Gabriel Rodriguez sat in the student center cafeteria at Laney College the day after the legalization of marijuana in California went down in defeat. Rodriguez, who voted in favor of the initiative, sounded resigned saying that Proposition 19 probably wouldn’t have benefited everyone anyway.
“The move to end marijuana prohibition is far stronger this morning than it ever has been,” said Stephen Gutwillig, the California director of the Drug Policy Alliance, as members of the Yes on 19 campaign gathered at their headquarters in downtown Oakland early Wednesday following the initiative’s defeat, garnering only 46.1 percent of the vote.
On Tuesday, Oakland residents decided the fate of several local education and public safety funding measures, along with statewide ballot initiatives like Proposition 19.
A familiar herbal scent filled the air in the Oaksterdam University parking lot Tuesday night as dozens of Proposition 19 supporters heard word that the bill had been defeated.
California voters came out for and against some of the most controversial propositions and measures in recent memory. Proposition 19, which would have legalized recreational use of marijuana, was rejected by a slim margin statewide despite support in Alameda County. Prop 19 proponent Richard Lee has publicly vowed to bring another initiative before voters in 2012. Proposition 23, which would have suspended air pollution regulation until unemployment figures improved, was rejected by a large margin, locally and statewide. Voters’ rejection of…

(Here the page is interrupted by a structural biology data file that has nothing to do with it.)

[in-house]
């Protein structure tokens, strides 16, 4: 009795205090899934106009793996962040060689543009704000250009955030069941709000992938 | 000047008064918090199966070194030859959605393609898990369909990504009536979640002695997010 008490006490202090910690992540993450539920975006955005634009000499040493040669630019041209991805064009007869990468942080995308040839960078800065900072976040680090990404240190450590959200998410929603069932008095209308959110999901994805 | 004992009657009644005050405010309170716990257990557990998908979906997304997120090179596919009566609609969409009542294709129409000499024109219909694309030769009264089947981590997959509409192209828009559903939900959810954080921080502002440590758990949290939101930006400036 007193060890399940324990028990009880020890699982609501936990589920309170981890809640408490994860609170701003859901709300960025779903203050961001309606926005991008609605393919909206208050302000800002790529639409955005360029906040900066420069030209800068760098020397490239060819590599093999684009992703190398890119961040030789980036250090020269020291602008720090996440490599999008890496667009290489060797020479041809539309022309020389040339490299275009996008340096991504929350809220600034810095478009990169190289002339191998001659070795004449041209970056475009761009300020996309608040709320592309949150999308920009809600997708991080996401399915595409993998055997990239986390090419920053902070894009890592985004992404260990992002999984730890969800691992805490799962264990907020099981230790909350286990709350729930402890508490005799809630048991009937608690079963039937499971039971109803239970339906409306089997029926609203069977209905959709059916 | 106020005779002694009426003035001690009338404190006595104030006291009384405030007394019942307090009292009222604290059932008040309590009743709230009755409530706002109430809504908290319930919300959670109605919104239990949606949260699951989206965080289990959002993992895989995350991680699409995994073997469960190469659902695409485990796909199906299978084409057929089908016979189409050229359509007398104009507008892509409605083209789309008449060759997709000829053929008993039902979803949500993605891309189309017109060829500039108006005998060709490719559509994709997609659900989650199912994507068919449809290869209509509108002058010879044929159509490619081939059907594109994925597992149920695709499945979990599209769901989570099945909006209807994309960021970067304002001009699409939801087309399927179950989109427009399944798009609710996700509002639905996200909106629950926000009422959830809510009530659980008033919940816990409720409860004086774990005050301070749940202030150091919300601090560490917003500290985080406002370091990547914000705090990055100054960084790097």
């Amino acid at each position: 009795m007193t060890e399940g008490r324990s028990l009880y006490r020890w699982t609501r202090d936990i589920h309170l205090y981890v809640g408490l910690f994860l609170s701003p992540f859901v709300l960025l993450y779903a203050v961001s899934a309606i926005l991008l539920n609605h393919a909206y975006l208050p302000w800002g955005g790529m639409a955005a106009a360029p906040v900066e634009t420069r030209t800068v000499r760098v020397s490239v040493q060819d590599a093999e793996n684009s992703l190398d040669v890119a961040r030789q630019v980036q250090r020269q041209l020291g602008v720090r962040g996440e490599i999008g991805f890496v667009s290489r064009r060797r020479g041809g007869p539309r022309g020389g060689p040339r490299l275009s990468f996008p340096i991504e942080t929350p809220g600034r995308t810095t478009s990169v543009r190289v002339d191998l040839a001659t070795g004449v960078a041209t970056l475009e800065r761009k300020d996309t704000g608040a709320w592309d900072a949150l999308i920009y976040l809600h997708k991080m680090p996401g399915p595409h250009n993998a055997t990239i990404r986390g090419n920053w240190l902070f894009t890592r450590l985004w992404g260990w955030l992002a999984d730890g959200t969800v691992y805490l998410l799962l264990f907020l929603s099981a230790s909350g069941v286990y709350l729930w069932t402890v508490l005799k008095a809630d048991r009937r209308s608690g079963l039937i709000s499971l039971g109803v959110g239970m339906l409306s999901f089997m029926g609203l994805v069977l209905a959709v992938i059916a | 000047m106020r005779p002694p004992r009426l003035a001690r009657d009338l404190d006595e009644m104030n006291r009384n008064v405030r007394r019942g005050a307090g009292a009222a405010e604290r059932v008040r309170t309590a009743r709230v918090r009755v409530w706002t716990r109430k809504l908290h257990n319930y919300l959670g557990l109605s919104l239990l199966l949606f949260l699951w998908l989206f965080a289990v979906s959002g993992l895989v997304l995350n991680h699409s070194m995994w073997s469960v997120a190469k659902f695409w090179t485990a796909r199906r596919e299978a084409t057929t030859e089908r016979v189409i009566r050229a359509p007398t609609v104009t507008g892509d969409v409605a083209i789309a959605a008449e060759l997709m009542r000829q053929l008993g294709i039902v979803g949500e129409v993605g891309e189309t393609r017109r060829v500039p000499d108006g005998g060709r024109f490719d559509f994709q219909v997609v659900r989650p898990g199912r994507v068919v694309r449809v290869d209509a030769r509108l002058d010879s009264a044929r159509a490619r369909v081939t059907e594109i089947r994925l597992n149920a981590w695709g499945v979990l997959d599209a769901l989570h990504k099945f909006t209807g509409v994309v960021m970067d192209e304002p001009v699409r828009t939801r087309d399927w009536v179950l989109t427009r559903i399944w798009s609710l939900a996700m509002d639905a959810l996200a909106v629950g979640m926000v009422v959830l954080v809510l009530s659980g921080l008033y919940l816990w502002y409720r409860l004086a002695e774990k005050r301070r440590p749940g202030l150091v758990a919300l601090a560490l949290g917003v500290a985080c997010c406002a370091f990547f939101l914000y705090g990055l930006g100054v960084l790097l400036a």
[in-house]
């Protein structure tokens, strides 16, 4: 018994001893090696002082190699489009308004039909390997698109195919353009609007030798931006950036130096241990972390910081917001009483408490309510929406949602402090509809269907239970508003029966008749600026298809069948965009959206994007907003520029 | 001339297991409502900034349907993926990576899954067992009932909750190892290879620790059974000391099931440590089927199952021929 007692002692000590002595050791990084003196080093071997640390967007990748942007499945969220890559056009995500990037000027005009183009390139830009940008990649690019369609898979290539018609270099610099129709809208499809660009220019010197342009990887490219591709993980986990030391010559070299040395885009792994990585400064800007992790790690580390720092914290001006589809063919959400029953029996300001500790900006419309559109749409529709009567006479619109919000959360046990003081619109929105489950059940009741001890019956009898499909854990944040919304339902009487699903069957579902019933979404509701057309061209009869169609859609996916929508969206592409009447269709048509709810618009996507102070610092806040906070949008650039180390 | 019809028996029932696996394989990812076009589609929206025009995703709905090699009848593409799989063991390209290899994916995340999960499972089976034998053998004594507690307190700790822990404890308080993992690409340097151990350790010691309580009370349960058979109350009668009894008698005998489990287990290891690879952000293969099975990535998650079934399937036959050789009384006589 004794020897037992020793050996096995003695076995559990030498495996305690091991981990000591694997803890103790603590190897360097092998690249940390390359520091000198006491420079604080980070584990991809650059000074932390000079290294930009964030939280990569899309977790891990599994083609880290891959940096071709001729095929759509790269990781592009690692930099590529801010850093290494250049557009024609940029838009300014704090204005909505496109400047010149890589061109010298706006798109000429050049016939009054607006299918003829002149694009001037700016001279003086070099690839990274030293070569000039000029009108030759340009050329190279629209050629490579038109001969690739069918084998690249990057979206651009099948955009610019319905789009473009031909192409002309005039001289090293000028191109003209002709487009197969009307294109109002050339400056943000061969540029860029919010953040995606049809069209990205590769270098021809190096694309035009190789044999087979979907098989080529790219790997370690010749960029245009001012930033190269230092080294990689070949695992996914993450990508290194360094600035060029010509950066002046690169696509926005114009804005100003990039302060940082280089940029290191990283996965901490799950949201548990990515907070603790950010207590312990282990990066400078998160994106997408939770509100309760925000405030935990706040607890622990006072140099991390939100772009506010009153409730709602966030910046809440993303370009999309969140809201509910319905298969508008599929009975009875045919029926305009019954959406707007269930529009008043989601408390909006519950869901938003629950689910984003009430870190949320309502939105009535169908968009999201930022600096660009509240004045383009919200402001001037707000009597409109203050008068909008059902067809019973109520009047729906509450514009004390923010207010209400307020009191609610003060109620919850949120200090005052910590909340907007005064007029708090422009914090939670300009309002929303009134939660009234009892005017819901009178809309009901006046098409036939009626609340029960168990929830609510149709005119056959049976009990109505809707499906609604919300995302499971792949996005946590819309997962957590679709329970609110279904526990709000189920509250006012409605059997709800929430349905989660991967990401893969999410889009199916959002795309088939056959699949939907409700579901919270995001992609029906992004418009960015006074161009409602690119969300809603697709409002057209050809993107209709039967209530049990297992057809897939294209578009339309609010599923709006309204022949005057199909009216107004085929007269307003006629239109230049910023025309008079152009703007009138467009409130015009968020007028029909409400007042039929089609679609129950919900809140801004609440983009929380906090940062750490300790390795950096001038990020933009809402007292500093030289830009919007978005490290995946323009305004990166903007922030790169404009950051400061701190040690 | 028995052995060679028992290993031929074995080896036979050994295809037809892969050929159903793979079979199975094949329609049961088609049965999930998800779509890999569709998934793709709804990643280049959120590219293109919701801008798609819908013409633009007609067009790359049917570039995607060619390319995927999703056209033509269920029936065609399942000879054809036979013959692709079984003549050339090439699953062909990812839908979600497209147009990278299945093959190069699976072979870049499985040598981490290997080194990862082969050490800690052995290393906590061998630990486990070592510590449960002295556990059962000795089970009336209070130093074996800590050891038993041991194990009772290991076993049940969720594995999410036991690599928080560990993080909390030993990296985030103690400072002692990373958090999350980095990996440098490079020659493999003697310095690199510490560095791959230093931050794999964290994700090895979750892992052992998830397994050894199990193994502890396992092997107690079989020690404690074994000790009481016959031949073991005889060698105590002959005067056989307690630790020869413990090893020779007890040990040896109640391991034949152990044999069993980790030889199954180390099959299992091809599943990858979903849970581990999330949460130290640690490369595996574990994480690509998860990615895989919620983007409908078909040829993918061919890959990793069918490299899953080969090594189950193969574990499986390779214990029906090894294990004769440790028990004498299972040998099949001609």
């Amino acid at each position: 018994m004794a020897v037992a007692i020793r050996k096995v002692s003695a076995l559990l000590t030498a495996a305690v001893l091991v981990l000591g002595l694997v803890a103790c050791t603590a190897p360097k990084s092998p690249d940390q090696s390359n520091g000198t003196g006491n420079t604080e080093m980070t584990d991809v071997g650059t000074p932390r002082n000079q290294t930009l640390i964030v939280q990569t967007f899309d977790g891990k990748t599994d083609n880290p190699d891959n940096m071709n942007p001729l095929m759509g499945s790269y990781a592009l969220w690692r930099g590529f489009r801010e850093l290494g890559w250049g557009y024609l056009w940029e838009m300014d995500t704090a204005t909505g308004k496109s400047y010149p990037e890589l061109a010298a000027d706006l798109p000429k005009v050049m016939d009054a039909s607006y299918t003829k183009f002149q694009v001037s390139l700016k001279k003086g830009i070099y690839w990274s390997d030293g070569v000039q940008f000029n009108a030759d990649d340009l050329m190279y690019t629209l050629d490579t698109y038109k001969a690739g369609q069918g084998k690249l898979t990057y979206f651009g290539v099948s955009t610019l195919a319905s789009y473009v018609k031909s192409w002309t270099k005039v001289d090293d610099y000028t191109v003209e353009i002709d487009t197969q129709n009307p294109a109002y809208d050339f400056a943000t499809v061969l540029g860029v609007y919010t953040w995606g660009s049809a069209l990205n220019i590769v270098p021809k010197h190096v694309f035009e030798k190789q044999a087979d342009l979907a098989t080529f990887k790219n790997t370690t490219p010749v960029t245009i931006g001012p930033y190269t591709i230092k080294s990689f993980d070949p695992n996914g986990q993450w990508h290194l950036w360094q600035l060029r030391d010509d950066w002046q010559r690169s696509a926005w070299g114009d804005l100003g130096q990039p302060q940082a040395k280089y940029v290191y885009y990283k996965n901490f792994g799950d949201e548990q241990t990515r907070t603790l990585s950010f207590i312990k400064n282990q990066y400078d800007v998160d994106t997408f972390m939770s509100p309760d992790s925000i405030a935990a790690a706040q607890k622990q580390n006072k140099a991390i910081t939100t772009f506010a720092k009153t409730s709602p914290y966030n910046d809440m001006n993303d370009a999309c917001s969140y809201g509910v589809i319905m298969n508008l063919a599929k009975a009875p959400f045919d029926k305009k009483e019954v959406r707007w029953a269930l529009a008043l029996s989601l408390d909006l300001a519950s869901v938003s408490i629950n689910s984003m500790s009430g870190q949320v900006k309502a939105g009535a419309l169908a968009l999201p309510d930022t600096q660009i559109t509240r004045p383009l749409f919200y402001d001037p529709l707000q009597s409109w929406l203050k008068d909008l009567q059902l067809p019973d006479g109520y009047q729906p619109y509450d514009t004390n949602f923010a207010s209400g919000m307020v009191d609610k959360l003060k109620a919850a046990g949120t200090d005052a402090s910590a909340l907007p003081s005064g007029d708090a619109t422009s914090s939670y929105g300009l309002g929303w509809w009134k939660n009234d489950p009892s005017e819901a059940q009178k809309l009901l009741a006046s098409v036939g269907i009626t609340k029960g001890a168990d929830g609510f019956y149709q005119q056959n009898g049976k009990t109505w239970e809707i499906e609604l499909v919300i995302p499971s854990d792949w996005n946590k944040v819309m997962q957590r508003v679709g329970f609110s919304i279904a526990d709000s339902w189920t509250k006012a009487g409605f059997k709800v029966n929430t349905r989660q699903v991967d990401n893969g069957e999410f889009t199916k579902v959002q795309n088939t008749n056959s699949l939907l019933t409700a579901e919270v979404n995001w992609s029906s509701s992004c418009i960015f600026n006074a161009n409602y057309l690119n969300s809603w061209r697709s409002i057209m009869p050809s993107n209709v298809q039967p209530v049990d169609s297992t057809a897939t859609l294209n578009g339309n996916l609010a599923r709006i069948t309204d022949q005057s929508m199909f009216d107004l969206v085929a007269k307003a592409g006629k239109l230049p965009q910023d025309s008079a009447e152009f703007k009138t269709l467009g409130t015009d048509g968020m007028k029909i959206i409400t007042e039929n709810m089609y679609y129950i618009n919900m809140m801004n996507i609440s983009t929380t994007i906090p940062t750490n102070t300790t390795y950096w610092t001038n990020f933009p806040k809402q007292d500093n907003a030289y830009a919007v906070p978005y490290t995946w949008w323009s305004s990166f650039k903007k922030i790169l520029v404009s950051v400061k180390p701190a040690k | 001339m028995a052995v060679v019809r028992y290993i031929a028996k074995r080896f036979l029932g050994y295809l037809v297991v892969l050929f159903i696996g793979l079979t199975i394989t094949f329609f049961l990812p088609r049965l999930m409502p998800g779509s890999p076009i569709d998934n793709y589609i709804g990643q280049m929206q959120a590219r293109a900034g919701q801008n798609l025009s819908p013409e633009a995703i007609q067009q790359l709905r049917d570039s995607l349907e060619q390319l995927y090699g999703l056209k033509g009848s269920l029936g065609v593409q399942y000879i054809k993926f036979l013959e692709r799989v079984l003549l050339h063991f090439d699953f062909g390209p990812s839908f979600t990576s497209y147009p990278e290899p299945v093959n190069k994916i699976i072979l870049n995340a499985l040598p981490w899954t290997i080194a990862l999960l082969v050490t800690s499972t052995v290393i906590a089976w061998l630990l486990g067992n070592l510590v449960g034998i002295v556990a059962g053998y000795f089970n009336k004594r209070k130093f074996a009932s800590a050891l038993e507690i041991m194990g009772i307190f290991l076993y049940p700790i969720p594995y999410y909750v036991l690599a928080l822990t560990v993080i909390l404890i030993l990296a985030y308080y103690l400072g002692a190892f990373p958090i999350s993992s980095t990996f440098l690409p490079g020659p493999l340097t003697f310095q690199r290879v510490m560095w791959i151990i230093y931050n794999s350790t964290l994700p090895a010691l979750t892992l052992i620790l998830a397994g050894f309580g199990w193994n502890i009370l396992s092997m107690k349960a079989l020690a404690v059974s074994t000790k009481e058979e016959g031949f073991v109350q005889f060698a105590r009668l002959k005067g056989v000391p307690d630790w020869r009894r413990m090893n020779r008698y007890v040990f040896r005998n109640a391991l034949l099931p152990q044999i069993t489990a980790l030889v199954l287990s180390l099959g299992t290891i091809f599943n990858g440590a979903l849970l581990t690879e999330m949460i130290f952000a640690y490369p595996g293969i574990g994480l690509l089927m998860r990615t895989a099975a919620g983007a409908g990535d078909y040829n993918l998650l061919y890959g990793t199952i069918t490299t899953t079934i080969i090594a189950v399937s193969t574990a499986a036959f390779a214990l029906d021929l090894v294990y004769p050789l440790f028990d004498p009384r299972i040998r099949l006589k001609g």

On election day, City Attorney John Russo spoke at a Yes on 19 rally. If passed, Proposition 19 would legalize recreational use of marijuana for adults.
Prop 19 advocates swung into full gear in downtown Oakland on Tuesday, convening a rally in front of City Hall and calling all volunteers to the Yes on 19 headquarters. The measure would legalize the recreational use of marijuana for people over 21.
To legalize or not to legalize? On November 2, Californinans will vote on Proposition 19, which if passed, would legalize the consumption and sale of recreational marijuana. Oakland North caught up with Oaklanders in Temescal and City Center to get their take on the controversial proposition.
As a medical marijuana patient, Ryan Landers relies on the drug to stomach a single meal each day. Despite his support of previous landmark legislation, Landers has taken a stand against Proposition 19, on the state ballot next Tuesday, which would legalize several marijuana related activities.